Part of Speech: Noun
Meaning: 1. The colloquial or spoken language as distinguished from the written literary language. 2. A regional or professional dialect, such as the vernacular of the Pennsylvania Dutch or the vernacular of a used car salesman. 3. Style, as the architectural vernacular of Western US buildings.
Notes: Today's word is the one you want to use in referring to the ordinary spoken language as opposed to the formal written language, as the English vernacular of Long Island. The noun expressing the nature of a vernacular is vernacularity, as the vernacularity (use of vernacular) detectable in someone's writing. A word or expression that is used only in a vernacular is a vernacularism, as 'hood for neighborhoods is a Black English vernacularism.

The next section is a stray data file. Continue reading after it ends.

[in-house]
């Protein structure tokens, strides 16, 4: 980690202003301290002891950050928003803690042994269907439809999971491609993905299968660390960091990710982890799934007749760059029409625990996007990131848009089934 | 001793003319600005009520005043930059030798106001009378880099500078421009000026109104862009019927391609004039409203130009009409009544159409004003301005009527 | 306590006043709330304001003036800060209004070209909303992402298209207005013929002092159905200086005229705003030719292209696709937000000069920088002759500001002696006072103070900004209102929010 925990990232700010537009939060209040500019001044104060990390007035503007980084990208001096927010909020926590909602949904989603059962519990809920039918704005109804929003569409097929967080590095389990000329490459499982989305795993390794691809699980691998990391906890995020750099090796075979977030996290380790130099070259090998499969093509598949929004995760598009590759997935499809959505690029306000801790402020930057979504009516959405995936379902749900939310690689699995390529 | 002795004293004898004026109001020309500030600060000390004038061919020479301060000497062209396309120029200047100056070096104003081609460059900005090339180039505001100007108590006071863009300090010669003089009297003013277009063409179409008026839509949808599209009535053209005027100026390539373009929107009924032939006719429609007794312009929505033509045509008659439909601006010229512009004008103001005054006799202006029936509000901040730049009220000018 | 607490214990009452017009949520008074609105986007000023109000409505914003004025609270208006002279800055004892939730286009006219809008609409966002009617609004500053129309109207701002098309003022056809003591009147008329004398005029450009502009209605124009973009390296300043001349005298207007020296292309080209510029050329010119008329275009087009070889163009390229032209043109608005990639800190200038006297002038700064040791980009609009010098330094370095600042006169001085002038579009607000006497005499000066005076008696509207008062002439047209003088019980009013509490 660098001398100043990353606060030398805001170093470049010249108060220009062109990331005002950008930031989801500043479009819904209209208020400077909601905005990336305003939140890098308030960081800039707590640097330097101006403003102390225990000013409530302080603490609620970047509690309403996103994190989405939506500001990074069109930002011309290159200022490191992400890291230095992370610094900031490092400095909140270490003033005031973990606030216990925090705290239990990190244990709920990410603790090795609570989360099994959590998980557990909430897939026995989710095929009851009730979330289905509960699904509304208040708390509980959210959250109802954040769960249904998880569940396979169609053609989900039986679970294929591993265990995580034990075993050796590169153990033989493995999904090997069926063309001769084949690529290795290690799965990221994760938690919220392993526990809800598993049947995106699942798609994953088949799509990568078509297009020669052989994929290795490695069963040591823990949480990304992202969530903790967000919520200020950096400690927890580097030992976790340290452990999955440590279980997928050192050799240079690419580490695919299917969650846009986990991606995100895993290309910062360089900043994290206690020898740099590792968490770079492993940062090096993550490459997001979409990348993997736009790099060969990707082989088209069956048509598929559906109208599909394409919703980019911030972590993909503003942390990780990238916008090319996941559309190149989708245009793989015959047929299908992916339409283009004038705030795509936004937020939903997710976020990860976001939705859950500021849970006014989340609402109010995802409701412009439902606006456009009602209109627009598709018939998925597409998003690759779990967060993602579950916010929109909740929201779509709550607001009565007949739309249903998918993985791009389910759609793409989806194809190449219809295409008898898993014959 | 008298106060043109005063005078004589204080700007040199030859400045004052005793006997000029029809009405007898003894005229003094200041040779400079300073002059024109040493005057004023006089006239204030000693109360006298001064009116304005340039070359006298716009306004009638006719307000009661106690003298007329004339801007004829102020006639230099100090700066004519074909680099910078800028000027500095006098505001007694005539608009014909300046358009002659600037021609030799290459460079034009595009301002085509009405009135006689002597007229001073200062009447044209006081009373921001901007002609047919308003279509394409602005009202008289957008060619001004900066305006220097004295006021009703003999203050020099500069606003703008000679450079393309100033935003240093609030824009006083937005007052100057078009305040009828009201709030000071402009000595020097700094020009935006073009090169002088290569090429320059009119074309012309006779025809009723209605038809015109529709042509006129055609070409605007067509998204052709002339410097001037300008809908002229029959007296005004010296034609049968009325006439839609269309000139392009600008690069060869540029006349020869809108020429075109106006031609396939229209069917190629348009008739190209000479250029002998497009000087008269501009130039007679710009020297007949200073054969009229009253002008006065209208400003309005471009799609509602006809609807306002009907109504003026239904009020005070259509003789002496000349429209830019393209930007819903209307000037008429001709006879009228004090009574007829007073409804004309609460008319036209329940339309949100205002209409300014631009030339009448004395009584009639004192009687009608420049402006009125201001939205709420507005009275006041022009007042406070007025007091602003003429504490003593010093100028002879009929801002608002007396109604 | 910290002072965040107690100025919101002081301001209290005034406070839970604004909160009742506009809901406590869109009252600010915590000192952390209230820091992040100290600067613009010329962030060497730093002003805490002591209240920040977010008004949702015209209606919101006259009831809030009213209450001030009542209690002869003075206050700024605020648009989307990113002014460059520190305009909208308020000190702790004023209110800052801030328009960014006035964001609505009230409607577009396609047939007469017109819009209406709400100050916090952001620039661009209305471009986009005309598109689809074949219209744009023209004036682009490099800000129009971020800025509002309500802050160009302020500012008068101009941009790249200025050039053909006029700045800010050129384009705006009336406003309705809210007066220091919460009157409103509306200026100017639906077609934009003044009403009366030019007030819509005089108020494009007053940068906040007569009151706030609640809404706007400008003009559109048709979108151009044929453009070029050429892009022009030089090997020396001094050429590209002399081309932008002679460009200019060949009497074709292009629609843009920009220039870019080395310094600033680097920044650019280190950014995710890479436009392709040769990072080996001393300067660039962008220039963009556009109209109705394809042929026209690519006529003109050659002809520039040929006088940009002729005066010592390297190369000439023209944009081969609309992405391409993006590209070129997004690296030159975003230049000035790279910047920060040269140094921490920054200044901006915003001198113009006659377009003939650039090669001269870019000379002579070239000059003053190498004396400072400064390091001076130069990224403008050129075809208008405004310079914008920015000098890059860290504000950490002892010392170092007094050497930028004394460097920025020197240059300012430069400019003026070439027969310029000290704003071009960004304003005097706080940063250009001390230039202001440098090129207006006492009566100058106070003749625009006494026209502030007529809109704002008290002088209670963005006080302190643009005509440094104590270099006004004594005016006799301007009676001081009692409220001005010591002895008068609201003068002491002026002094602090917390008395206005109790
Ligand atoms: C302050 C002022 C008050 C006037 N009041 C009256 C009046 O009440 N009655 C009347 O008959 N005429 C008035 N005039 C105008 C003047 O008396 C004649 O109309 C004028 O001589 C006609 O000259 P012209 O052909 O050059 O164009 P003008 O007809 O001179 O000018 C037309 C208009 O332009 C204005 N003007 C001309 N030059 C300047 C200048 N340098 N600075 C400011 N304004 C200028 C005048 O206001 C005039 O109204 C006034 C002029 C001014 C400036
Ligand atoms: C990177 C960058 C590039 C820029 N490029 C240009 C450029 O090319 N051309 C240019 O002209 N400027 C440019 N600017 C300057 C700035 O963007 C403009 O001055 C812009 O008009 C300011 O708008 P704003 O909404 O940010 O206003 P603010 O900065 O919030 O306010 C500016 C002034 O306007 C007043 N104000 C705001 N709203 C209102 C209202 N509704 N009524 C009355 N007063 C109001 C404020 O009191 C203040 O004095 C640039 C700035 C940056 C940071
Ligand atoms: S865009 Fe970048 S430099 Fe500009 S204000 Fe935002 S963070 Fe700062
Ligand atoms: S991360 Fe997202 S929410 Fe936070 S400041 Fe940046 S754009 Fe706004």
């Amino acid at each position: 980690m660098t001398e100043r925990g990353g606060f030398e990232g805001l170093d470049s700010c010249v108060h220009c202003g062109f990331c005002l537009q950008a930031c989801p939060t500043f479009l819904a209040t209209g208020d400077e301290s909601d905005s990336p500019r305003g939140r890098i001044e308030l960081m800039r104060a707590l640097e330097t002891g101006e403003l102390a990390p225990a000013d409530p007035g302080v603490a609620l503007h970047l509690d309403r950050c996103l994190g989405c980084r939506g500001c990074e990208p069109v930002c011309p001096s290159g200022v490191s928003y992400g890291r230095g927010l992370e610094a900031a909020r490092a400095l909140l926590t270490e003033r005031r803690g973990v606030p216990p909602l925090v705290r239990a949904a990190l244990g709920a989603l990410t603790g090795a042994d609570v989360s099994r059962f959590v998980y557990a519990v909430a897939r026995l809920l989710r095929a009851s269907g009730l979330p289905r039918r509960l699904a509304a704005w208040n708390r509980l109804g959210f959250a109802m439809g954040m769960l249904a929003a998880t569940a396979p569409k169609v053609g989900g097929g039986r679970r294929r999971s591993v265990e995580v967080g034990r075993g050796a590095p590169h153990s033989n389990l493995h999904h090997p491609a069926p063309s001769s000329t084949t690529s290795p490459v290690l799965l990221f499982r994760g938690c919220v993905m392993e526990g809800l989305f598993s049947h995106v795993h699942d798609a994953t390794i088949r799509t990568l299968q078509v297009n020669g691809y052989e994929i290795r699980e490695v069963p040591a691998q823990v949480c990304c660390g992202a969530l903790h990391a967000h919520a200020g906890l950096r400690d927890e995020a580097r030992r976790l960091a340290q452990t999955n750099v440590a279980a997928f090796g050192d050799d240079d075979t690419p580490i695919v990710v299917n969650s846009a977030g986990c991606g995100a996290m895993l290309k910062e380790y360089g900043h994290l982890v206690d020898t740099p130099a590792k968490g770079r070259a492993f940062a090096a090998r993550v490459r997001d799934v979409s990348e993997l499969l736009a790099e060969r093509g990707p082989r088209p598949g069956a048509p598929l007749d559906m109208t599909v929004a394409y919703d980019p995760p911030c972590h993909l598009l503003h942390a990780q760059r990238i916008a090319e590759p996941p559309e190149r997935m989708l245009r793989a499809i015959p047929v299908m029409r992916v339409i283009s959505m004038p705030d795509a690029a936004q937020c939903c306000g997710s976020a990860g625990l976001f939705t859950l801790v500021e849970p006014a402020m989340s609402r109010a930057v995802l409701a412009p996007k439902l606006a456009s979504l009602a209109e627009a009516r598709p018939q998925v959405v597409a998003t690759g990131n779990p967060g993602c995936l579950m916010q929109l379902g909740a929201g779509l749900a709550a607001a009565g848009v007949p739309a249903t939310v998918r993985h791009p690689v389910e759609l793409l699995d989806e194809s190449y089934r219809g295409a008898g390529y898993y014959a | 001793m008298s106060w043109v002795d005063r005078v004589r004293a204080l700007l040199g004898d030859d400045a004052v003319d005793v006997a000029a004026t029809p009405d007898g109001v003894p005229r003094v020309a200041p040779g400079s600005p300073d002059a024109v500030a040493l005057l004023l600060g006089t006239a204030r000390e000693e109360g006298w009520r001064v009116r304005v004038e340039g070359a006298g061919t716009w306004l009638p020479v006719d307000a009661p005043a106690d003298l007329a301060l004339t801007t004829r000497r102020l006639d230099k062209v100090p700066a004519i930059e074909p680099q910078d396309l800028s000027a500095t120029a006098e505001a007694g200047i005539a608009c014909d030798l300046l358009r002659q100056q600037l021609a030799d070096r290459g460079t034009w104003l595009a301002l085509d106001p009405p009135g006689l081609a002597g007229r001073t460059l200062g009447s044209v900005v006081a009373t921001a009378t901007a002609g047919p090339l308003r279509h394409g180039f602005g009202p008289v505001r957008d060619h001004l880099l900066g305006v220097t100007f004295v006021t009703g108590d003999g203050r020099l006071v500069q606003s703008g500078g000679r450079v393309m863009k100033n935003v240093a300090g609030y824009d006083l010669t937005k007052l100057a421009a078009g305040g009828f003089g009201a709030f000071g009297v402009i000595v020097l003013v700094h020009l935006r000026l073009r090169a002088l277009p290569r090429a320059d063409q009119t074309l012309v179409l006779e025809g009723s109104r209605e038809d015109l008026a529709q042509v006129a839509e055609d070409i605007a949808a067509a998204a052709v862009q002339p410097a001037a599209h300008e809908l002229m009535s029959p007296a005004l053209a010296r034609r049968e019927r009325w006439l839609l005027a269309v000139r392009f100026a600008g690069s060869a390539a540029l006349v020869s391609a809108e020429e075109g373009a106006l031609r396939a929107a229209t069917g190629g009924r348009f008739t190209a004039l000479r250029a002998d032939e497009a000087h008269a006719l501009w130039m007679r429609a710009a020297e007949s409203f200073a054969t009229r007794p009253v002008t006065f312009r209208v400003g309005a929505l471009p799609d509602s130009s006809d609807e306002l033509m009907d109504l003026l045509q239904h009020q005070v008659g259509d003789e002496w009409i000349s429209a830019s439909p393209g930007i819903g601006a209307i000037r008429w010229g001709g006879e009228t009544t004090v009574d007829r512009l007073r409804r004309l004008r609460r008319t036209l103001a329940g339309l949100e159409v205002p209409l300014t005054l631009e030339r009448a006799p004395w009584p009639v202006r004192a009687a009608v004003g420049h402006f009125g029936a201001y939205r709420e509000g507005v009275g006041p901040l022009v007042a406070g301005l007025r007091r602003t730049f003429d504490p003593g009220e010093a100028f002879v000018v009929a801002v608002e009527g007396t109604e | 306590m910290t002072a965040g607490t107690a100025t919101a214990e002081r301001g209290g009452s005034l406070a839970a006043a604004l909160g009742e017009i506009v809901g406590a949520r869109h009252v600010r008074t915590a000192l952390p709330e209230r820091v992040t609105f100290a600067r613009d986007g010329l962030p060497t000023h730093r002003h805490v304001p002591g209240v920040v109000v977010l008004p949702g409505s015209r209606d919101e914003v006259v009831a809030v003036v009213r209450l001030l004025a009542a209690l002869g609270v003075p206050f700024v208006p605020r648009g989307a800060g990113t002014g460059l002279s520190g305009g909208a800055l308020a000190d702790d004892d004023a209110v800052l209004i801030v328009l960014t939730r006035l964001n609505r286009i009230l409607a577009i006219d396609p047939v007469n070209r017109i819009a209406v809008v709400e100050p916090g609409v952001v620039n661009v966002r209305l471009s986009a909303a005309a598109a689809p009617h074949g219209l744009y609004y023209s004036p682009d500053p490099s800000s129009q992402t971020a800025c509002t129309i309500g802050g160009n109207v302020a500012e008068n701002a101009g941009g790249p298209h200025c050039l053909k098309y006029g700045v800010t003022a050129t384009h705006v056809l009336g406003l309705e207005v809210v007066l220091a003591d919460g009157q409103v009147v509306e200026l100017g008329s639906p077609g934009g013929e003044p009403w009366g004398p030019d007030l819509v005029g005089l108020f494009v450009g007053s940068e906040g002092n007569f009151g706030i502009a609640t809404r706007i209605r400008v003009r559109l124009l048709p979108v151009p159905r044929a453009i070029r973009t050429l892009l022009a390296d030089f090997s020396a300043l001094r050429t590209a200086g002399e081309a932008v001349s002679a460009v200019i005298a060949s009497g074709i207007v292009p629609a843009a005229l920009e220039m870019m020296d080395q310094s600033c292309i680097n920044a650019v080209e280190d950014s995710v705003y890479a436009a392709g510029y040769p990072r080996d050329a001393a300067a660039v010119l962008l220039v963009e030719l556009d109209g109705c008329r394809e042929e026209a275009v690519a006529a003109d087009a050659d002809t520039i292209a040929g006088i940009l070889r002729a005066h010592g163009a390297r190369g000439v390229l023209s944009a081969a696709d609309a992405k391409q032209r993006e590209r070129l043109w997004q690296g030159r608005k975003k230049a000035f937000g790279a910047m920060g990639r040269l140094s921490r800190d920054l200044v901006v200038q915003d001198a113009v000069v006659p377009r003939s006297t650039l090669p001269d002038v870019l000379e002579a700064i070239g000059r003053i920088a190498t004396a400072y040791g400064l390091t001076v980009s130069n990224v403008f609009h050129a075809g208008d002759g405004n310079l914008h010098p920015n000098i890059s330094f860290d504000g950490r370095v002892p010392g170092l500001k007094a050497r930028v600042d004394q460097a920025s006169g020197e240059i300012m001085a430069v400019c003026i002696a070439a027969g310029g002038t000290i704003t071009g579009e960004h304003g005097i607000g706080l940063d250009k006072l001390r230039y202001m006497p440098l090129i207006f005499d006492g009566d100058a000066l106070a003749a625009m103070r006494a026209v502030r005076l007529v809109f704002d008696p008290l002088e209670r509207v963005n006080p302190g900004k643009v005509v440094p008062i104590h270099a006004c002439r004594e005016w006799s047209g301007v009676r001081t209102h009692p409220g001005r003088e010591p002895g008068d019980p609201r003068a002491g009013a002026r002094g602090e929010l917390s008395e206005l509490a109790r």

In Play: This word is, first and foremost, a somewhat more poetic synonym of dialect: "Vernon, you've been living here in Corncob Hollow so long you are beginning to pick up the vernacular." However, vernaculars also distinguish professions: "In police vernacular an arrest is a collar, so when Preston said his partner had a dirty collar yesterday, it was no reflection on Preston's wife."
Word History: Vernacular is an English adaptation of the Latin vernaculus "indigenous, domestic, native" from verna "a native, a slave born in the master's home", a word probably borrowed from Etruscan. It doesn't seem to be related to vernal "spring", as in vernal flowers or the vernal equinox. This word is based on an older Latin word, ver "spring". Beyond this, the origins of today's Good Word lies in a cloud of mystery that makes an Indo-European source highly unlikely. (Terri Watson, who speaks the vernacular of Georgia and a "Huny" of a contributor to our Alpha Agora, kindly suggested today's Good Word.)
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